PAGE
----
WILLIAM JOHNSON, Appellant v. THE STATE OF TEXAS
Appellant was convicted of aggravated robbery with a deadly weapon and sentenced to eight years' imprisonment. On appeal, Appellant claimed that the comprehensive rehabilitation fee, assessed a part of the consolidated court costs, was unconstitutional. The court of appeals held that this claim was not preserved for review because Appellant did not object to the imposition of the fee before the trial court. The record reflects that the bill of costs was not prepared until weeks after judgment was entered. Appellant did not have the opportunity to object to this fee when it was imposed. In the context of court-cost challenges, an appellant may not be faulted for failing to object when he or she was not given the opportunity to do so. London v. State, 490 S.W.3d 503, 507 (Tex. Crim. App. 2016). Appellant was entitled to challenge this mandatory court cost for the first time on appeal.
This Court recently determined that the comprehensive rehabilitation court cost is unconstitutional as a violation of the Separation of Powers Clause of the Texas Constitution. Salinas v. State, PDR No.-170-16, __ S.W.3d __ (Tex. Crim. App., March 8, 2017). Pursuant to Salinas, the $133 consolidated court costs should be reduced pro rata by the percentage allocated to this impermissible account. The percentage attributable to the “comprehensive rehabilitation” account under the statute is 9.8218 percent. TEX. LOCAL GOV'T CODE § 133.102(e)(6). That percentage of the $133 fee assessed in appellant's case is $13.06. Subtracting this amount from the $133 yields a fee of $119.94. We reverse the judgment of the court of appeals with respect to the issue of court costs, and we modify the trial court's judgment to change the $133 consolidated fee to $119.94.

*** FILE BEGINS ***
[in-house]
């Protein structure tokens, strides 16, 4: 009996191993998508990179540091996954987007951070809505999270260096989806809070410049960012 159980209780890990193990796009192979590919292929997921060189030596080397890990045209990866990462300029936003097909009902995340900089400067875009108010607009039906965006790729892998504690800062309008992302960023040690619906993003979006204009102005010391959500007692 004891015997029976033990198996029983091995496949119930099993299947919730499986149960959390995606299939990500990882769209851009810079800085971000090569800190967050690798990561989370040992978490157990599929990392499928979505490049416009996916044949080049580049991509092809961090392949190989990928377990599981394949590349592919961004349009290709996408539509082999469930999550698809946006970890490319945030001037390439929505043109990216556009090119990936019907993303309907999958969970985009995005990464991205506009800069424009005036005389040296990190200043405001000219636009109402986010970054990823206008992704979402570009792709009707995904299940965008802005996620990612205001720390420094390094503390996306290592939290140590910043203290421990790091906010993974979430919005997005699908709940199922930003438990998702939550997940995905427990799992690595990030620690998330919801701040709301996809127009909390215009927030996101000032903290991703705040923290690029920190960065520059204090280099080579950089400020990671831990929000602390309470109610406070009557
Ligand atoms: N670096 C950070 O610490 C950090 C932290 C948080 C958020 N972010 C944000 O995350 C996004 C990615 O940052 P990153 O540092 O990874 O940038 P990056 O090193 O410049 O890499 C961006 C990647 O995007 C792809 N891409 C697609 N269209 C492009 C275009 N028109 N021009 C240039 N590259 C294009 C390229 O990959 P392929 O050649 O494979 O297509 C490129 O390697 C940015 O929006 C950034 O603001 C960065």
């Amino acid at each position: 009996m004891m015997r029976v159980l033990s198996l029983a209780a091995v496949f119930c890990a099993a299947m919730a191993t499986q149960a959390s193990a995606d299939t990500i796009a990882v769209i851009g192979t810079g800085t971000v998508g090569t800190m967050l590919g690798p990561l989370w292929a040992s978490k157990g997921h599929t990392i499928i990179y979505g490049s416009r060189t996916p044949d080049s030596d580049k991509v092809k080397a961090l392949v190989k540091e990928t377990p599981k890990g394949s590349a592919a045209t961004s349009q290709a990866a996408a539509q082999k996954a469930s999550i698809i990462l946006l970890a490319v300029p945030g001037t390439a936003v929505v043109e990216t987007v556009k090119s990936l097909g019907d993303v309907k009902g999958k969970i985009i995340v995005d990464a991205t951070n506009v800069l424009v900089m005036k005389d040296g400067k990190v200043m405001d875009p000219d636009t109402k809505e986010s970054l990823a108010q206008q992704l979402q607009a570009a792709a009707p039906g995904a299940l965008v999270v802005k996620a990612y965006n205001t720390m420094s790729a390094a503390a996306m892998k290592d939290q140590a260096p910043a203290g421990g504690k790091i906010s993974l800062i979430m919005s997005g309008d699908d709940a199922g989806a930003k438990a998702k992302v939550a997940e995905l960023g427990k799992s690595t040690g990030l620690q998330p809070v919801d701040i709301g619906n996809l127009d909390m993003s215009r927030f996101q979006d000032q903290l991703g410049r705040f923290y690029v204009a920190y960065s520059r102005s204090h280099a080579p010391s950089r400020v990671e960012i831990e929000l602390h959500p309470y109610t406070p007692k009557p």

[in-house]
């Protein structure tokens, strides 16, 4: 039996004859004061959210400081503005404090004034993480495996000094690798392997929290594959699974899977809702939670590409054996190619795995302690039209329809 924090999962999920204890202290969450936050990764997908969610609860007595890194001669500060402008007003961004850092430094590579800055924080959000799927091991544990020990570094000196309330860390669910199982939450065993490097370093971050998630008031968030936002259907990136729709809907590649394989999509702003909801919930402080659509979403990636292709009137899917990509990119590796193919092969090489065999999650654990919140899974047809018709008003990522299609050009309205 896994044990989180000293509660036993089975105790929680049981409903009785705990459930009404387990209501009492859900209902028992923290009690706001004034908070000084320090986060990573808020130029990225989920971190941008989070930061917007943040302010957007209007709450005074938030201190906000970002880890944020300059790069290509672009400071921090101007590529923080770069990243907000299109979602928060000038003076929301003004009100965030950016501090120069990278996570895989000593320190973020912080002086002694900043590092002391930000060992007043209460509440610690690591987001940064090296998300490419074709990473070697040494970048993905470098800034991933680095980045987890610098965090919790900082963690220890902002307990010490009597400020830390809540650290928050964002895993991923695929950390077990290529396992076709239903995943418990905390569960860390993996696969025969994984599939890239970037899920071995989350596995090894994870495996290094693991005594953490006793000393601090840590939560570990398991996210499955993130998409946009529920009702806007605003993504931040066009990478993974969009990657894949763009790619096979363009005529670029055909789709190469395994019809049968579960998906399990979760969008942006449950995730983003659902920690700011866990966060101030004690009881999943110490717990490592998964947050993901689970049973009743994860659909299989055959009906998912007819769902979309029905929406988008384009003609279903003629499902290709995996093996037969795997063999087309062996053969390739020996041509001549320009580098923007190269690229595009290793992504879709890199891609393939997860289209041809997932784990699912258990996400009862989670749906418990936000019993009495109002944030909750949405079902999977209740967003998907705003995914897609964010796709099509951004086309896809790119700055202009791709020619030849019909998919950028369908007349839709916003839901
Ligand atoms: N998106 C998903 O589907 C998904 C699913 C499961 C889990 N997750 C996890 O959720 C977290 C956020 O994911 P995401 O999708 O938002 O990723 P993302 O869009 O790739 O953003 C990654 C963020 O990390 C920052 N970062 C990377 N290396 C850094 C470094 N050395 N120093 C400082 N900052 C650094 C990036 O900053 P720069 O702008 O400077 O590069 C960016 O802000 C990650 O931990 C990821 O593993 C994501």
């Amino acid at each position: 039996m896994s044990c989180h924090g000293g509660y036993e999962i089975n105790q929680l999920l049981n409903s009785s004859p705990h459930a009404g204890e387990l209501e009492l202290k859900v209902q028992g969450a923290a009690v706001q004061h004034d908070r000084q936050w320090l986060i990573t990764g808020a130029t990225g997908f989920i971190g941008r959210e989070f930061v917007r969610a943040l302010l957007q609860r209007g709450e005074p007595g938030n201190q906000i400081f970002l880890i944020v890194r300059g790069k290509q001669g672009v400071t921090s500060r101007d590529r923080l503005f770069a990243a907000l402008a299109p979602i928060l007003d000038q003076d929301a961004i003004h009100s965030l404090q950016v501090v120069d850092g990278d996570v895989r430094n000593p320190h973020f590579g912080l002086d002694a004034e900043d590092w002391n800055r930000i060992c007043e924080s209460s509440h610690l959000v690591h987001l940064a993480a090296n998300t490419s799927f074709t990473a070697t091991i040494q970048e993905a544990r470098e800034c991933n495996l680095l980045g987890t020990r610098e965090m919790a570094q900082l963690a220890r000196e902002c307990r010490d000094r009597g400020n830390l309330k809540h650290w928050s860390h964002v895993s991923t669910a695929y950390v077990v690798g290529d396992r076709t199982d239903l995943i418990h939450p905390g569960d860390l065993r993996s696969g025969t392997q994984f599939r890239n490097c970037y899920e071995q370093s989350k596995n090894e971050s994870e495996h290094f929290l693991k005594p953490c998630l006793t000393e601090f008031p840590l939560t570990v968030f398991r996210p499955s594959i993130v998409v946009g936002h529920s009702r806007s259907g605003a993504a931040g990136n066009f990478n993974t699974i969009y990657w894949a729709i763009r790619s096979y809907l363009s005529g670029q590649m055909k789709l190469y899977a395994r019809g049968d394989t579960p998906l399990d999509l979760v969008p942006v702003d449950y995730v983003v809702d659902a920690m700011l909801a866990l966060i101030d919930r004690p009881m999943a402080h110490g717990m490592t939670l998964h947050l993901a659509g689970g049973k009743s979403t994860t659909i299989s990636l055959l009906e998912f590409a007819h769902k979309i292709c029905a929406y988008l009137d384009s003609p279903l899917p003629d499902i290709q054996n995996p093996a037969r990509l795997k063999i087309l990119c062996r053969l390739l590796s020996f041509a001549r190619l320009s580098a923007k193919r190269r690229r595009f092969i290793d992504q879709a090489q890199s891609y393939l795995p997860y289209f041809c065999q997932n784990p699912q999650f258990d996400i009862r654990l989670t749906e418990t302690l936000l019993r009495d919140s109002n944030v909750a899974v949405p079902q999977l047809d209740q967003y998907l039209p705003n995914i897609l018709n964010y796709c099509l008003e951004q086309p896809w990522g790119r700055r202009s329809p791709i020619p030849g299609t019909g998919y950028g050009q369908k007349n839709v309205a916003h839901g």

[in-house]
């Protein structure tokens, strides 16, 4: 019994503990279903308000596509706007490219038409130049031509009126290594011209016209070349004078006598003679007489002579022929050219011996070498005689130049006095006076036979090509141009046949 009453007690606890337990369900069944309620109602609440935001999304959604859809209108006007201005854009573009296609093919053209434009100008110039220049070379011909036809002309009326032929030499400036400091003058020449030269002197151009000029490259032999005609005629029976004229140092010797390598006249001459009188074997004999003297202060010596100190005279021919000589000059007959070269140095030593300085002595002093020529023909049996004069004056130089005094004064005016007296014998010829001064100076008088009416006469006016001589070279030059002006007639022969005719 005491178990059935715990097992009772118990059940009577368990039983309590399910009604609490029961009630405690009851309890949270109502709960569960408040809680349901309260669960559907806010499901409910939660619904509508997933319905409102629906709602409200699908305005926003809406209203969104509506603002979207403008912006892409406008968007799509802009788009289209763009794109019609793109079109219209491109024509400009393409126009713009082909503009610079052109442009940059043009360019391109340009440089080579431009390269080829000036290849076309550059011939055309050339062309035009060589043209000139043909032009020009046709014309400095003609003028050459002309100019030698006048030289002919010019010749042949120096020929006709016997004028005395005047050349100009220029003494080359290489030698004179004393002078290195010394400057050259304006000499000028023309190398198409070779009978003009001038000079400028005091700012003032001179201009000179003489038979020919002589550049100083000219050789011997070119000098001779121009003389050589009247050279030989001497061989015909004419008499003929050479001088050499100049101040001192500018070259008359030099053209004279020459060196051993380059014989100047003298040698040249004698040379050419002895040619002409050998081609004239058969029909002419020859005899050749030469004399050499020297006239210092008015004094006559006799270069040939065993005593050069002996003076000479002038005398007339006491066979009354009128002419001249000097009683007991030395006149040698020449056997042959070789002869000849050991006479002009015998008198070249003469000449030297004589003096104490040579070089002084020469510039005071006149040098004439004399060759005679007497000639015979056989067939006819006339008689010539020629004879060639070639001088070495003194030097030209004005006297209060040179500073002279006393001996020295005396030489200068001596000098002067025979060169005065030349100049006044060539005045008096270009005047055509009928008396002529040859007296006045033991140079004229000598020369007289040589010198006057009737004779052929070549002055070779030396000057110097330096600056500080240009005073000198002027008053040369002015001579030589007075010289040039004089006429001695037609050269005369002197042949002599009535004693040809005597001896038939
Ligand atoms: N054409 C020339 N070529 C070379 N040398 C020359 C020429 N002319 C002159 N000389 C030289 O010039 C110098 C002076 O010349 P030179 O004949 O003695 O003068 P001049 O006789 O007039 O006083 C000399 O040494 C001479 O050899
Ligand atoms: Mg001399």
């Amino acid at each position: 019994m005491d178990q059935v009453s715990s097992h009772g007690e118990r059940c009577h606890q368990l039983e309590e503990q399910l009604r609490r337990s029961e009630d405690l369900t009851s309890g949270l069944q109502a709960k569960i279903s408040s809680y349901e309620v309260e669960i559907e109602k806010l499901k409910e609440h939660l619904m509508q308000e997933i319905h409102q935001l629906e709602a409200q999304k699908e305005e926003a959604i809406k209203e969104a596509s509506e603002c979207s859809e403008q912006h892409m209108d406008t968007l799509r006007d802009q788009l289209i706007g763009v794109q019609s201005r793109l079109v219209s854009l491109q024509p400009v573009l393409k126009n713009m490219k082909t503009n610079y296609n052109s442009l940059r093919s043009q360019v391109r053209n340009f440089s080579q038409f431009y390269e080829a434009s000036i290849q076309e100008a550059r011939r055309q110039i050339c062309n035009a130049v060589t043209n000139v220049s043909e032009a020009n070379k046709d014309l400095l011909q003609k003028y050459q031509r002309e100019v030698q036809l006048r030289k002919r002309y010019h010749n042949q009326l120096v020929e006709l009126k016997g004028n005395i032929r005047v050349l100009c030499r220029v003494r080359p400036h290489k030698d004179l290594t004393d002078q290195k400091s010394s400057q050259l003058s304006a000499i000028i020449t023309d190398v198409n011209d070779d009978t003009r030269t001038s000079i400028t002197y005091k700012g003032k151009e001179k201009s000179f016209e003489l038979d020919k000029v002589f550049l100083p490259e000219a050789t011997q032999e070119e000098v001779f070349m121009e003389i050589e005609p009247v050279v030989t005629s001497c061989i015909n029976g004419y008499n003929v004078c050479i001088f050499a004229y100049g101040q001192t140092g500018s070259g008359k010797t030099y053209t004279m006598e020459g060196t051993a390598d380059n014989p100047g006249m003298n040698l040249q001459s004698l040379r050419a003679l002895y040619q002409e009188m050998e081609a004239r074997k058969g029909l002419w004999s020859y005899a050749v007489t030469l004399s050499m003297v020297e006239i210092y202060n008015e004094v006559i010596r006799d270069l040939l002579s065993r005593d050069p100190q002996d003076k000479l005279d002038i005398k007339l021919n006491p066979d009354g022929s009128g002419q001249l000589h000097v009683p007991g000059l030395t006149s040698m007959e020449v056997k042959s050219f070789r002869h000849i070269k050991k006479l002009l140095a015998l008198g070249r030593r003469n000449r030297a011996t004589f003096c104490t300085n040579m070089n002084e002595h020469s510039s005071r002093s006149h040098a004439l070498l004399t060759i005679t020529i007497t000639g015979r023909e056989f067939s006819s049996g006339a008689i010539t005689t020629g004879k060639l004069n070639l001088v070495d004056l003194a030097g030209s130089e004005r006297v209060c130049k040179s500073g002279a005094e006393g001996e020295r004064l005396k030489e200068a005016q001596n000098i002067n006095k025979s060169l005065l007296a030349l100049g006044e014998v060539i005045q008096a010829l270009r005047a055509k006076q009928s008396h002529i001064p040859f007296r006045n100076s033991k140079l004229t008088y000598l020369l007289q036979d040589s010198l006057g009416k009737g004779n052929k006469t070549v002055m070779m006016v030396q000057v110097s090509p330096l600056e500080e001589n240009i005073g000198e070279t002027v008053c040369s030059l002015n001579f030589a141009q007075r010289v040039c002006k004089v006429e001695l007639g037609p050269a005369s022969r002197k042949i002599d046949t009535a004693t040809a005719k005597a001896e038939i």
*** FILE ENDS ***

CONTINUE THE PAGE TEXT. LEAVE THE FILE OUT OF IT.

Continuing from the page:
I join this Court's order reforming the judgment because the court of appeals did not purport to apply the retroactivity discussion in Salinas v. State in this case. Nevertheless, this case provides an example of how applying that retroactivity dicta results in the unequal treatment of defendants on direct appeal. I would grant review in a case in which the issue is properly joined to address this inequality. See Horton v. State, PD-0468-17, (Tex. Crim. App. 2017) (Newell, J., dissenting).
I dissent for the reasons articulated in my dissenting opinion in Salinas v. State, ___ S.W.3d ___, 2017 WL 915525 (Tex. Crim. App. March 8, 2017).
NEWELL, J., filed a concurring opinion. YEARY, J., filed a dissenting opinion. HERVEY, J., not participating.